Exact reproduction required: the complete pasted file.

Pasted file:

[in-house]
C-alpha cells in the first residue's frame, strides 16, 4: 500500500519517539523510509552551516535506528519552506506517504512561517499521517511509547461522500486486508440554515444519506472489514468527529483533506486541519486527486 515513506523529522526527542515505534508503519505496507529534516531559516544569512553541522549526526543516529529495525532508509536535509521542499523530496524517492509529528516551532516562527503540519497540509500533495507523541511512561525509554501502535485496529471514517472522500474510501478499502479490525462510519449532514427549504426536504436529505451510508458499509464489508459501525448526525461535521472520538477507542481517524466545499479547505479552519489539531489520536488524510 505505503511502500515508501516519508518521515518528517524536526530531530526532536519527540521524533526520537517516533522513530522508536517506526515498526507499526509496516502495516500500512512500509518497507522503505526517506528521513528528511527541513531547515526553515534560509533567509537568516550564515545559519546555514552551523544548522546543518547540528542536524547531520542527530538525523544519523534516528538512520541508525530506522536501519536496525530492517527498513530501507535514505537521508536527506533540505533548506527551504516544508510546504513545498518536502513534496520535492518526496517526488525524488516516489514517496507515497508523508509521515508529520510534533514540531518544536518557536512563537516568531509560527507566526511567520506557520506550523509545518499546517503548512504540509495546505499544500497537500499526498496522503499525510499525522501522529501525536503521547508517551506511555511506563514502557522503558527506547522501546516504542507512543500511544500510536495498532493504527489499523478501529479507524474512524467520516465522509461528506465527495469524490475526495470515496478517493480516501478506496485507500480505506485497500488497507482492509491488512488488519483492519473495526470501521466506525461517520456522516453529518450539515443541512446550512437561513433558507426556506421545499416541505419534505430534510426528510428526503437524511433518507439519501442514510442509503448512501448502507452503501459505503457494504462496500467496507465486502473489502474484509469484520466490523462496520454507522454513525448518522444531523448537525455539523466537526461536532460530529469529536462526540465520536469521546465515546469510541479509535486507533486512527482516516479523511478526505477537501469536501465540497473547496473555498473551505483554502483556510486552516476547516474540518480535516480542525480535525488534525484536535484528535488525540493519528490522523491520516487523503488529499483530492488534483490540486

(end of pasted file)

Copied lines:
[in-house]
C-alpha cells in the first residue's frame, strides 16, 4: 500500500519517539523510509552551516535506528519552506506517504512561517499521517511509547461522500486486508440554515444519506472489514468527529483533506486541519486527486 515513506523529522526527542515505534508503519505496507529534516531559516544569512553541522549526526543516529529495525532508509536535509521542499523530496524517492509529528516551532516562527503540519497540509500533495507523541511512561525509554501502535485496529471514517472522500474510501478499502479490525462510519449532514427549504426536504436529505451510508458499509464489508459501525448526525461535521472520538477507542481517524466545499479547505479552519489539531489520536488524510 505505503511502500515508501516519508518521515518528517524536526530531530526532536519527540521524533526520537517516533522513530522508536517506526515498526507499526509496516502495516500500512512500509518497507522503505526517506528521513528528511527541513531547515526553515534560509533567509537568516550564515545559519546555514552551523544548522546543518547540528542536524547531520542527530538525523544519523534516528538512520541508525530506522536501519536496525530492517527498513530501507535514505537521508536527506533540505533548506527551504516544508510546504513545498518536502513534496520535492518526496517526488525524488516516489514517496507515497508523508509521515508529520510534533514540531518544536518557536512563537516568531509560527507566526511567520506557520506550523509545518499546517503548512504540509495546505499544500497537500499526498496522503499525510499525522501522529501525536503521547508517551506511555511506563514502557522503558527506547522501546516504542507512543500511544500510536495498532493504527489499523478501529479507524474512524467520516465522509461528506465527495469524490475526495470515496478517493480516501478506496485507500480505506485497500488497507482492509491488512488488519483492519473495526470501521466506525461517520456522516453529518450539515443541512446550512437561513433558507426556506421545499416541505419534505430534510426528510428526503437524511433518507439519501442514510442509503448512501448502507452503501459505503457494504462496500467496507465486502473489502474484509469484520466490523462496520454507522454513525448518522444531523448537525455539523466537526461536532460530529469529536462526540465520536469521546465515546469510541479509535486507533486512527482516516479523511478526505477537501469536501465540497473547496473555498473551505483554502483556510486552516476547516474540518480535516480542525480535525488534525484536535484528535488525540493519528490522523491520516487523503488529499483530492488534483490540486